# Inquiry About 3D Volume Planar Reformating Using 3D Surfaces in 3D Slicer

I am exploring the capabilities of 3D Slicer for medical imaging visualization and analysis, and I have a specific question regarding 3D volume planar reformating functionalities. I understand that 3D Slicer allows for the reformating of 3D volumes into planar representations using a path defined by a 3D curve. My question is whether there is a similar functionality to use a 3D surface as a guide for reformating.

My specific interest lies in the ability to consider curvatures in multiple directions simultaneously, which is particularly relevant for structures with complex geometries, such as the surface of a person’s head. I understand that reformating using a 3D curve is limited in this regard, as it only accounts for changes in direction along the curve.

Is there a functionality in 3D Slicer that would allow me to use a 3D surface to guide the process of reformating a 3D volume into a planar representation? If not, would this be feasible through the development of a custom module, or are there alternatives within the software that might approximate this functionality?

Any guidance or suggestions would be greatly appreciated. Thank you in advance. Best Regards.

One way to do this in Slicer would be to make a nonlinear transform that implements the curve, such a grid transform where the displacement vectors are defined by the shape. This discussion has some links.

Curved Planar Reformat module does exactly that: builds a grid transform where the transformed rectangle coordinates corresponds to a rectangle that is swept along the curve. You can very similarly sweep a rectangle along a surface. There are two sweep strategies even for a curve (straightening or stretching) and for a surface there could be even more, but one simple strategy could be to draw a curve on the surface and use the “stretching” method.

If you only need to map surface points (don’t need 3D mapping between the original and the straightened space) then you can have a look at texture mapping methods. These methods map the surface points to coordinates on a planar surface. For a person’s head a good mapping could be the projection to a sphere or ellipsoid (using VTK texture mapping filters); or you can use a least-square conformal mapping algorithm (LSCM, available in a module in SlicerHeart extension), which can flatten an arbitrary surface patch to plane with minimal distortion.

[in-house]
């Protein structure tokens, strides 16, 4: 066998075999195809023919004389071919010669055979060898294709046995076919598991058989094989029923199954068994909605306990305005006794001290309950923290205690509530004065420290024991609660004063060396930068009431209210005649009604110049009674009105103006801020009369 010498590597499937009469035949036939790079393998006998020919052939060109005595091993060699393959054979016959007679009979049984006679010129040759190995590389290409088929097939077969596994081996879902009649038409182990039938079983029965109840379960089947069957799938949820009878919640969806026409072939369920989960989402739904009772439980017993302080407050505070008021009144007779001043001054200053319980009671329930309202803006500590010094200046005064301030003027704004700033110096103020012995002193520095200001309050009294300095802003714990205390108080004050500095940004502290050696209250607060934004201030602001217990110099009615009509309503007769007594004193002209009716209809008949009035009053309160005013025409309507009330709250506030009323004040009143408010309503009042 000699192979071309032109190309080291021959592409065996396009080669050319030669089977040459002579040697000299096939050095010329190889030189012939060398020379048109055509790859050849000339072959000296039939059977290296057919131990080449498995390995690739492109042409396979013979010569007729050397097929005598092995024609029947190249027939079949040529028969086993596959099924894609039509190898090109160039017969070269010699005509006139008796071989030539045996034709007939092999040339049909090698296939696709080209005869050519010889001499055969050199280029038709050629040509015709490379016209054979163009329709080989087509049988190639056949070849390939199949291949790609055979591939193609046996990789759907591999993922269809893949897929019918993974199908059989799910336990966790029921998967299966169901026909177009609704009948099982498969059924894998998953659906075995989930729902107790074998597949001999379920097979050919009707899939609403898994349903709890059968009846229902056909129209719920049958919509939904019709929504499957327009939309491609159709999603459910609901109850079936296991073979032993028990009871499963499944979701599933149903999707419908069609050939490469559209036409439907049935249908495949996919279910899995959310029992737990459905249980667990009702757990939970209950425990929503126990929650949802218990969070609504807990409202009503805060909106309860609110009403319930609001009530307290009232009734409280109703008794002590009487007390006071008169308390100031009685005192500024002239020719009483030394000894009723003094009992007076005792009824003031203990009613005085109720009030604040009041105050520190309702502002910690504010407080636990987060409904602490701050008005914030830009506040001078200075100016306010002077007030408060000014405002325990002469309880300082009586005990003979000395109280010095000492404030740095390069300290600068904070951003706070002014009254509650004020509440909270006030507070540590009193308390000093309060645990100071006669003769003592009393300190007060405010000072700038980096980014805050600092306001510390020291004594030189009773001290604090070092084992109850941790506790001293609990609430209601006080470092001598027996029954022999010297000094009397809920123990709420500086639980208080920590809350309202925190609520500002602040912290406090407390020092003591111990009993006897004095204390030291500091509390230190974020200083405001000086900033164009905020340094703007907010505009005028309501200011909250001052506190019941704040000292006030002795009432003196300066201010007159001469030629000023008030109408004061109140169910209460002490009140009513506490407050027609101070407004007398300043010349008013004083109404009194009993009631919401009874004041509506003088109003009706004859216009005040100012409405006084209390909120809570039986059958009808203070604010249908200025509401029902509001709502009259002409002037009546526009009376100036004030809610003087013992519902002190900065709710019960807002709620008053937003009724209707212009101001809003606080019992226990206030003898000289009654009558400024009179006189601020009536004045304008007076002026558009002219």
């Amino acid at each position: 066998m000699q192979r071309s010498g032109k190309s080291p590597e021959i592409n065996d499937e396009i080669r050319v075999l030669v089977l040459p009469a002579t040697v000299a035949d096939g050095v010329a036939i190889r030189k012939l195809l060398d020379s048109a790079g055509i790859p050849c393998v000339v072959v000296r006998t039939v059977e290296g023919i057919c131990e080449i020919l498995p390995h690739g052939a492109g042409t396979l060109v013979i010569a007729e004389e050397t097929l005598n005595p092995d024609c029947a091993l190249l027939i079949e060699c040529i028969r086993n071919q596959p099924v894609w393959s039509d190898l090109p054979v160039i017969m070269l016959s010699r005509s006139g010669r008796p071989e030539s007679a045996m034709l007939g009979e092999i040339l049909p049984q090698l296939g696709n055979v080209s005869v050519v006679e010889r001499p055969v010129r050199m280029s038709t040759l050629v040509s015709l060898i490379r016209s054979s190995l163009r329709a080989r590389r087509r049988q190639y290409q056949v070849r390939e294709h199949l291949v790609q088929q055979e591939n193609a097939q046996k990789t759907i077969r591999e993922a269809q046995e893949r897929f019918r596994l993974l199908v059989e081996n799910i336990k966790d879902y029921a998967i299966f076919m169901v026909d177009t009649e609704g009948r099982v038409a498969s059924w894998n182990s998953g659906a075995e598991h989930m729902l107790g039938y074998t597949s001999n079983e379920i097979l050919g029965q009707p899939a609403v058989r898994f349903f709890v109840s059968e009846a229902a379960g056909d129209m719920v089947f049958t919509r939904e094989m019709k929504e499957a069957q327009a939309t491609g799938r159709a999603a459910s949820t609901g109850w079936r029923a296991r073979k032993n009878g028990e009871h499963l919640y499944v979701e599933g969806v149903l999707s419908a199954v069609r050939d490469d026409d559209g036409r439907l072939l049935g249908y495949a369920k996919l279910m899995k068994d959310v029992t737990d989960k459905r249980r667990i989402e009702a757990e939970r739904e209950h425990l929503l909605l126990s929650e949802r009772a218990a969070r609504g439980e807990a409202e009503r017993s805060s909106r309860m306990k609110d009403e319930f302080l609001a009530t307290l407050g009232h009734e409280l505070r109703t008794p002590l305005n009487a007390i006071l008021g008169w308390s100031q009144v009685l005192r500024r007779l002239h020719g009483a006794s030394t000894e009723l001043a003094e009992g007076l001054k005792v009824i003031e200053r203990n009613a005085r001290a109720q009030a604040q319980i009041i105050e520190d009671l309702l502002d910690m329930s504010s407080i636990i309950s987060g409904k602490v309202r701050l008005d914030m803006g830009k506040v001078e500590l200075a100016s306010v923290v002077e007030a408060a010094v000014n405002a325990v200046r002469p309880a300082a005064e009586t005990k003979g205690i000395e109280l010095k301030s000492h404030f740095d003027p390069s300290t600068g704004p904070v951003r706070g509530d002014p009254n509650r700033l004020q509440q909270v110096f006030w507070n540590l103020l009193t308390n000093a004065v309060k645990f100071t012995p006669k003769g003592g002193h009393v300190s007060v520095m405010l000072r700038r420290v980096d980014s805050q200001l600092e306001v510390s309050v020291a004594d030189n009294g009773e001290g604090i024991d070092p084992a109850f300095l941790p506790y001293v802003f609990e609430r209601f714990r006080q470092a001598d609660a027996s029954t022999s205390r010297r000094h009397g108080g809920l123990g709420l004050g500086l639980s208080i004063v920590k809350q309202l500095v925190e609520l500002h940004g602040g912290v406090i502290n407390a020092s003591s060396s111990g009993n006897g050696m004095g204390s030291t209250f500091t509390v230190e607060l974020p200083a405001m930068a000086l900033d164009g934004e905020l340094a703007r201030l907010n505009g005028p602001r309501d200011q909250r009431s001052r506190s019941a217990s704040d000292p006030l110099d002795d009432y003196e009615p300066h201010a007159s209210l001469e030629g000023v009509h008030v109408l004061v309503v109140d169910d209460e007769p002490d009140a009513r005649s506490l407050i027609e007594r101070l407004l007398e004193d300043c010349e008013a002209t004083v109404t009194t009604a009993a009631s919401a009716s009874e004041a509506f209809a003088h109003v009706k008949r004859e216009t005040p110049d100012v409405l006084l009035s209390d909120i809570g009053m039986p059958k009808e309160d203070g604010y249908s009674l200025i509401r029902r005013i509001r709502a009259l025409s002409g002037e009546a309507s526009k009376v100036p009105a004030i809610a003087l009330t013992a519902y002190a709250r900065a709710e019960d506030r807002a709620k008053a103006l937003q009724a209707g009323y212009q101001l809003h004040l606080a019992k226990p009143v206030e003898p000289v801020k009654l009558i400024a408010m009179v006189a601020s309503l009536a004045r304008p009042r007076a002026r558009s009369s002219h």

Thank you very much for the answer. Indeed, the coordinates of the transformed rectangle correspond to a rectangle that moves along the curve. This would be appropriate if we consider, for example, a cylinder, and trace a curve along its circumference, say at half the height of the cylinder. The result would be the cylinder ‘unrolled’ like a map.

If we consider a sphere I would like, for instance, to have a planar representation in a single rectangle of a spherical zone located between two parallels of the sphere. As I understand, this could not be achieved with just a curve along any parallel, since the transformed rectangle moves along the curvature of the parallel, but there is no indication of how the rectangle should deform orthogonally (along the meridian), which might be possible with a second guiding curve, at least in the case of the sphere. For more complex 3D geometries, something more than a couple of directional curves might be necessary, such as a 3D surface. Is it correct, or am I wrong?

If you resample with warped surfaces (and not planes) then the operation is no longer curved planar reformatting. Curved planar reformatting is useful because you can make measurements in the straightened image (if you use stretching method then distance measurements in the entire center slice will be accurate, if you use straightening method then measurements near the centerline of the center slice will be accurate).

If you don’t need to be able to perform any measurements then you can get a 3D warping transform by arbitrarily specifying a grid transform or thin-plate spline transform as you see fit. I cannot make any specific recommendation on what makes sense for your application.

If you don’t need a 3D-to-3D transform but you only need to straighten a surface (3D surface to 2D plane mapping) then you can use texture mapping methods that I described above. They are well understood and studied methods.

If you want to discuss any further then we cannot remain at this very generic level but we would need to know more about your application and what you would like to ultimately achieve.